Published on March 21, 2022

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Spring Thaw: 4 Problem Areas at Home


Each spring, the warming temperatures can lead to water seepage. Keep an eye on these 4 spots in your home to identify seepage and even prevent it!

April showers bring May flowers… and the looming threat of water seepage in your home. Even if your home insurance includes this type of coverage, it’s best to know how to prevent it!

This is why L’Unique General Insurance came up with these helpful tips!

1. The Roof

Is your roof sloped? Does snow or ice tend to accumulate? If so, clear the edges to remove some of the weight and prevent the formation of ice dams. By creating a path, you enable the water to flow off the roof—rather than accumulate and seep into your home… causing damage.

Do icicles tend to form along the edges of the roof? This is a sign of poor insulation and/or ventilation because the warm air escaping your home melts the snow and the water freezes again upon contact with the cold air. This is the coldest part of the roof because it extends beyond the walls.

Icicles are a tell-tale sign of issues with the roof. Schedule a professional inspection as soon as possible to determine whether repairs or reinsulating is needed.

2. Check the Downspouts

Water from the downspouts can cause damage to your home’s foundation and structure, as well as increase humidity in the basement.

Even though you remove the dead leaves from the gutters every fall, they can still get clogged.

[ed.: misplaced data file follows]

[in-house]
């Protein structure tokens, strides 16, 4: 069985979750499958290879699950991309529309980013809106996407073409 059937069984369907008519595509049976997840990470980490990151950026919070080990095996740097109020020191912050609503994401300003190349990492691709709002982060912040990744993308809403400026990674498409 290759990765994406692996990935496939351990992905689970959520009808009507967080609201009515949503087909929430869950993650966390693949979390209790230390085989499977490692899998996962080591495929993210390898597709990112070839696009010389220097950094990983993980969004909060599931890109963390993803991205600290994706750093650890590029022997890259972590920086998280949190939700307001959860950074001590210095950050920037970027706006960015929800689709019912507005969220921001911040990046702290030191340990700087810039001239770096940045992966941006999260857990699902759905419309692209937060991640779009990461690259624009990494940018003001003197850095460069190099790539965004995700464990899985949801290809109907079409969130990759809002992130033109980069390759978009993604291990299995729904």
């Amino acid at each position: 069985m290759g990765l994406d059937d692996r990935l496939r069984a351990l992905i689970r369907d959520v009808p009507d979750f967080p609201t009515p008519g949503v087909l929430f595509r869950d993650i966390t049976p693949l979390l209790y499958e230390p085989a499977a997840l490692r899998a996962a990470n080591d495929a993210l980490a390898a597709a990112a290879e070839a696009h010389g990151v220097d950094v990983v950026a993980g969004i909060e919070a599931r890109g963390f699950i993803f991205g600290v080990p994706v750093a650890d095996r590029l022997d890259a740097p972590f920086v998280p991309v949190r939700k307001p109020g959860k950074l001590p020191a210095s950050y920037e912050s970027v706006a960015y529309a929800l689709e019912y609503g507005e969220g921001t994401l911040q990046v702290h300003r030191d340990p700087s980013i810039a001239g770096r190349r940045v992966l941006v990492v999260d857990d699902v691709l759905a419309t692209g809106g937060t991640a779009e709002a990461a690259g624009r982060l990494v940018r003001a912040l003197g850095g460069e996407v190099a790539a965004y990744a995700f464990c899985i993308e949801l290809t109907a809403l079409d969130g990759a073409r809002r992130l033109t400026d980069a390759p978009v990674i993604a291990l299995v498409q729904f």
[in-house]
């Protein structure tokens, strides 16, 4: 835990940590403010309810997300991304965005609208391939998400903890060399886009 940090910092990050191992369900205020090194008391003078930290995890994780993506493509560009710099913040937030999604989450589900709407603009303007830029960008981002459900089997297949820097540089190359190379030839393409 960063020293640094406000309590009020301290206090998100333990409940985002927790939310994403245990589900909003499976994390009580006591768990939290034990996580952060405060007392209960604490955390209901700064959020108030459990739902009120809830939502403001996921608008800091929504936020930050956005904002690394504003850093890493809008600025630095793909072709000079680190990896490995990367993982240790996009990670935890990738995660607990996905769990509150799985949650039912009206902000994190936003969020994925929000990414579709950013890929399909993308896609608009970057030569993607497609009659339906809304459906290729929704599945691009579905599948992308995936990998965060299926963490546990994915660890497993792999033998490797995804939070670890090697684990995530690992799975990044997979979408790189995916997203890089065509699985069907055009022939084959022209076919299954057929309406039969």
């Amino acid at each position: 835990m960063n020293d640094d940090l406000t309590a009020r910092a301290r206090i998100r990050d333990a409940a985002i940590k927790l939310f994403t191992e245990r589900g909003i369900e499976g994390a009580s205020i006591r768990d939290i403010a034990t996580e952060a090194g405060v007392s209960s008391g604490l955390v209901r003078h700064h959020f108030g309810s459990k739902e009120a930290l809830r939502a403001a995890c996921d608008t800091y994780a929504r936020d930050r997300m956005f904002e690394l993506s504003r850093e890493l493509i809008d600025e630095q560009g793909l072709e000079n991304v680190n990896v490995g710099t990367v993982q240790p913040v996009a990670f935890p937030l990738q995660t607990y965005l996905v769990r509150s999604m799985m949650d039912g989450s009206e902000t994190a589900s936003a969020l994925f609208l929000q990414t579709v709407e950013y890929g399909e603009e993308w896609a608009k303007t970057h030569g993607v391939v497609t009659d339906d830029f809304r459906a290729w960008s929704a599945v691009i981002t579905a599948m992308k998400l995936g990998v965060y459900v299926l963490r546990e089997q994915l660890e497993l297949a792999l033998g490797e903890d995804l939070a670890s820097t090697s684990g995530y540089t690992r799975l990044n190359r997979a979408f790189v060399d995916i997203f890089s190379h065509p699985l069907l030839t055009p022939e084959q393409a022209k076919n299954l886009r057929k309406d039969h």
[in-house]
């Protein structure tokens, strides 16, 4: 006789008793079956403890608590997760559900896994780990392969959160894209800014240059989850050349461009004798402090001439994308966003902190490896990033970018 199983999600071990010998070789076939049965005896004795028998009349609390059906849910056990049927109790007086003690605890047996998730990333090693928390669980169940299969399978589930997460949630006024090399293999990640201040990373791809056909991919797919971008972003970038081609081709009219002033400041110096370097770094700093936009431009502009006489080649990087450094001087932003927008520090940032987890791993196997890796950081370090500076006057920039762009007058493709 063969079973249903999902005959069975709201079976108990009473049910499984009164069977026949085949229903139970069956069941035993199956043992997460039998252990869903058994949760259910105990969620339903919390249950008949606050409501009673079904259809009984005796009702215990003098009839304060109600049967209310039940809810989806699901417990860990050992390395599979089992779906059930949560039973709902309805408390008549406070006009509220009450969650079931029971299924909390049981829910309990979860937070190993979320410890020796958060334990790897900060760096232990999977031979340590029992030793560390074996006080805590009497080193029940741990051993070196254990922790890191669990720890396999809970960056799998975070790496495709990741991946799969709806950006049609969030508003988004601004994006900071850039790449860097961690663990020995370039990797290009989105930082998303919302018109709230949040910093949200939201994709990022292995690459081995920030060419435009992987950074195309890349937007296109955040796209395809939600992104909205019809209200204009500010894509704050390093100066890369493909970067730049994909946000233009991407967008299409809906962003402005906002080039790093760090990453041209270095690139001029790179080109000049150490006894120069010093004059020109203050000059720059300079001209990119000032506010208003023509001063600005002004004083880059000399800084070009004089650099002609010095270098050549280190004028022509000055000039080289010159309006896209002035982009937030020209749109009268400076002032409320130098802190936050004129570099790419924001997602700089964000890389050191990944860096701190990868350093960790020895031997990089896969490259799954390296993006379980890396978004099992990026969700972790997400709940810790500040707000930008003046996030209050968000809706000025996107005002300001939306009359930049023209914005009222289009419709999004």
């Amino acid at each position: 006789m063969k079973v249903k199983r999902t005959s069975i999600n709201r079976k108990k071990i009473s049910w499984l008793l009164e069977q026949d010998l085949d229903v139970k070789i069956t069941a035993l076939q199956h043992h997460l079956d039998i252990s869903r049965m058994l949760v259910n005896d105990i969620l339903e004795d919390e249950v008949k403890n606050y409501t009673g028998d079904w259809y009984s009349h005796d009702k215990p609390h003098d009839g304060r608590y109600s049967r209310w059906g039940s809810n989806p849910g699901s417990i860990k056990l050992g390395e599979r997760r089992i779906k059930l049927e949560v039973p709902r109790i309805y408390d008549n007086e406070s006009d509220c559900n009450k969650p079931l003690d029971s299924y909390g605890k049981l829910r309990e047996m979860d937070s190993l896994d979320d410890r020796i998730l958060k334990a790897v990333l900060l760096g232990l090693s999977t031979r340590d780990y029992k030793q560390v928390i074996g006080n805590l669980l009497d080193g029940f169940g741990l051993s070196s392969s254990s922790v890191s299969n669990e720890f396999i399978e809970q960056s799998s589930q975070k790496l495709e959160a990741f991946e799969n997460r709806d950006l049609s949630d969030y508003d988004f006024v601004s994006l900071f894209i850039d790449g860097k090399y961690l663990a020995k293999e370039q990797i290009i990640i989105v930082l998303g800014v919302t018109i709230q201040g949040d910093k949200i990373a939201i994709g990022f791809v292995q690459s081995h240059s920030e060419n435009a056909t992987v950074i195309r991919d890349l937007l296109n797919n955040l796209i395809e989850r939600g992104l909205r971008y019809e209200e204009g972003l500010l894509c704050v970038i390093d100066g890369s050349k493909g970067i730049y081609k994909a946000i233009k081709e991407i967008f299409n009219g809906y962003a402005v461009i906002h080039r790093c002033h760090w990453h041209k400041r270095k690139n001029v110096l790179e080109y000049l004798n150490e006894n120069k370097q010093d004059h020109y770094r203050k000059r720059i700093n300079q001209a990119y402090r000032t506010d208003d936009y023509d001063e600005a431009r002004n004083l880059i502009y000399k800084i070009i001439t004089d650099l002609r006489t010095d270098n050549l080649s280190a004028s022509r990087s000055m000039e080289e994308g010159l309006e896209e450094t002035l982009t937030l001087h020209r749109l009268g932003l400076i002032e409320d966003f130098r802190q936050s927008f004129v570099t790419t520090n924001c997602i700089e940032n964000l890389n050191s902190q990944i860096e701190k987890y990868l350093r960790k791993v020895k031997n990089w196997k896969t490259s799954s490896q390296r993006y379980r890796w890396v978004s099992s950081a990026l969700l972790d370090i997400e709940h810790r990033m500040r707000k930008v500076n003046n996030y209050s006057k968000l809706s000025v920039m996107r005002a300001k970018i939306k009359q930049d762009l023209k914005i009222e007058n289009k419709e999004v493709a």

Be sure to remove ice and other debris, like asphalt from your shingles, to avoid clogs and spillovers.

Pour a stream of water into the gutters using a hose.

Make sure the water from the downspout flows at least 1.5 m away from the foundation. If not, add an extension.

Good to Know

Home insurance does not normally cover damage caused by poorly installed or maintained gutters. Double-check with your insurance broker.

Taking care of your gutters will help you avoid water seepage, related damage and unexpected expenses!

3. Basement Windows and Doors

Most seepage occurs through windows and doors. Are yours watertight? Inside the house, check all windows located at ground level for signs of seepage.

Check them from the outside too. Are their frames in good shape? Do you see cracks? Reseal them, if necessary.

Ice and snow that melts near basement windows can seep into the house during the thawing period. Make sure the water flows away from the house. Consider removing the snow from the windows and window wells altogether. This should help you avoid problems.

4. Check the Siding and Foundation

Is the siding made of wood? Is it cracked, damaged or rotten? Consider these as signs of water seepage. You’ll have to locate the source of the problem and correct it.

Inspect the foundation. Is it cracked? Is the weeping tile doing its job? Since concrete absorbs humidity, shovel the snow away from the foundation.

When your yard slopes towards your home or installations, like a garage, consider changing the grade. Melting ice or snow should never flow towards the walls. If the problem occurs every year, consult a building or landscaping specialist.

Water is the source of all life… and water damage.

Water damage is one of the leading causes of home insurance claims. As the snow melts away, keep an eye on the usual suspects:

  • High humidity inside the house
  • Staining, chipping or blistering on walls or the ceiling
  • Cracks in the foundation or mould in the house
  • Musty smell in the basement
  • Water pooling in the same place after rainfall

So, do you think your home is at risk? If yes, then don’t store any valuables or papers near these problematic areas.

Your insurance broker is there to help you prevent losses and give you advice!